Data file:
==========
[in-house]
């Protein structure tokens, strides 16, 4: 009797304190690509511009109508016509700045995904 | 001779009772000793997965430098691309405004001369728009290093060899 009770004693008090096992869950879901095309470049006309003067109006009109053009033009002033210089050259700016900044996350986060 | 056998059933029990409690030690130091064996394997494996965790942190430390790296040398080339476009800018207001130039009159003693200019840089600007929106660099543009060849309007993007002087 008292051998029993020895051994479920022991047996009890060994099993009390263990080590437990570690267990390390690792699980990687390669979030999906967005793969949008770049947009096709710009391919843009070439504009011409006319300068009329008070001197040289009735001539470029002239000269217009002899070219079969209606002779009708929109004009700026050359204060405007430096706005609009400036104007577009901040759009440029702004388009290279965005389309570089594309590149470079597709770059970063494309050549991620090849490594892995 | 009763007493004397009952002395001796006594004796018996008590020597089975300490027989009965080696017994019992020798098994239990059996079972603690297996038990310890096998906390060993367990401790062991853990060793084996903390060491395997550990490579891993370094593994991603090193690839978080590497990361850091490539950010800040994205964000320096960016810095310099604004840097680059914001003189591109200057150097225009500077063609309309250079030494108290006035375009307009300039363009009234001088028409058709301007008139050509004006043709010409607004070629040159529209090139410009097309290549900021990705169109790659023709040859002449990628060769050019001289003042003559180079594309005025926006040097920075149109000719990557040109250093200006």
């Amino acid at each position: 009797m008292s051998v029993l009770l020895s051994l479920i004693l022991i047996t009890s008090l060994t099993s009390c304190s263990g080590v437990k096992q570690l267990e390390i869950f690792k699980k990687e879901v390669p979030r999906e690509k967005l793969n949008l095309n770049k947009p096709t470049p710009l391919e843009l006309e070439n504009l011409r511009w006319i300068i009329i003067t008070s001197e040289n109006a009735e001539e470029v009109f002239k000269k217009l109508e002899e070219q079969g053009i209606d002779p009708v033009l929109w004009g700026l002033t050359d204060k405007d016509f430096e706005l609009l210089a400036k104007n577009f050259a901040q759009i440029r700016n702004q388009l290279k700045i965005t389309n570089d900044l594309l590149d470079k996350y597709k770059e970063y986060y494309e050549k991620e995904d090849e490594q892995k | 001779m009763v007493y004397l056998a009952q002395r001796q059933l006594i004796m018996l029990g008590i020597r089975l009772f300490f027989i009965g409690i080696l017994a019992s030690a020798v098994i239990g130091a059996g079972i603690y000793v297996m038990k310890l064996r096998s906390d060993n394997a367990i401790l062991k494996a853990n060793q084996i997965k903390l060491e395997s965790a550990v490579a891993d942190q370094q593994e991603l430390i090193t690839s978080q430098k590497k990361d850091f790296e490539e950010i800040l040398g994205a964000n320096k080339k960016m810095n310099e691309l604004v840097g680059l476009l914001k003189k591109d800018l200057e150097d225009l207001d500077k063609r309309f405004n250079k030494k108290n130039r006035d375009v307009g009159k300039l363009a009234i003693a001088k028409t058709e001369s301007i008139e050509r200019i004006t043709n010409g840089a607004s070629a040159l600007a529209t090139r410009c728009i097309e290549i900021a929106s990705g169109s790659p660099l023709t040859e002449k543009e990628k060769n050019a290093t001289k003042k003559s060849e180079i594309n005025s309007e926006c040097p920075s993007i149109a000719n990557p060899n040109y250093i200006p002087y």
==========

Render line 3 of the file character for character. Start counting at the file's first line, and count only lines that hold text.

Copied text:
């Amino acid at each position: 009797m008292s051998v029993l009770l020895s051994l479920i004693l022991i047996t009890s008090l060994t099993s009390c304190s263990g080590v437990k096992q570690l267990e390390i869950f690792k699980k990687e879901v390669p979030r999906e690509k967005l793969n949008l095309n770049k947009p096709t470049p710009l391919e843009l006309e070439n504009l011409r511009w006319i300068i009329i003067t008070s001197e040289n109006a009735e001539e470029v009109f002239k000269k217009l109508e002899e070219q079969g053009i209606d002779p009708v033009l929109w004009g700026l002033t050359d204060k405007d016509f430096e706005l609009l210089a400036k104007n577009f050259a901040q759009i440029r700016n702004q388009l290279k700045i965005t389309n570089d900044l594309l590149d470079k996350y597709k770059e970063y986060y494309e050549k991620e995904d090849e490594q892995k | 001779m009763v007493y004397l056998a009952q002395r001796q059933l006594i004796m018996l029990g008590i020597r089975l009772f300490f027989i009965g409690i080696l017994a019992s030690a020798v098994i239990g130091a059996g079972i603690y000793v297996m038990k310890l064996r096998s906390d060993n394997a367990i401790l062991k494996a853990n060793q084996i997965k903390l060491e395997s965790a550990v490579a891993d942190q370094q593994e991603l430390i090193t690839s978080q430098k590497k990361d850091f790296e490539e950010i800040l040398g994205a964000n320096k080339k960016m810095n310099e691309l604004v840097g680059l476009l914001k003189k591109d800018l200057e150097d225009l207001d500077k063609r309309f405004n250079k030494k108290n130039r006035d375009v307009g009159k300039l363009a009234i003693a001088k028409t058709e001369s301007i008139e050509r200019i004006t043709n010409g840089a607004s070629a040159l600007a529209t090139r410009c728009i097309e290549i900021a929106s990705g169109s790659p660099l023709t040859e002449k543009e990628k060769n050019a290093t001289k003042k003559s060849e180079i594309n005025s309007e926006c040097p920075s993007i149109a000719n990557p060899n040109y250093i200006p002087y």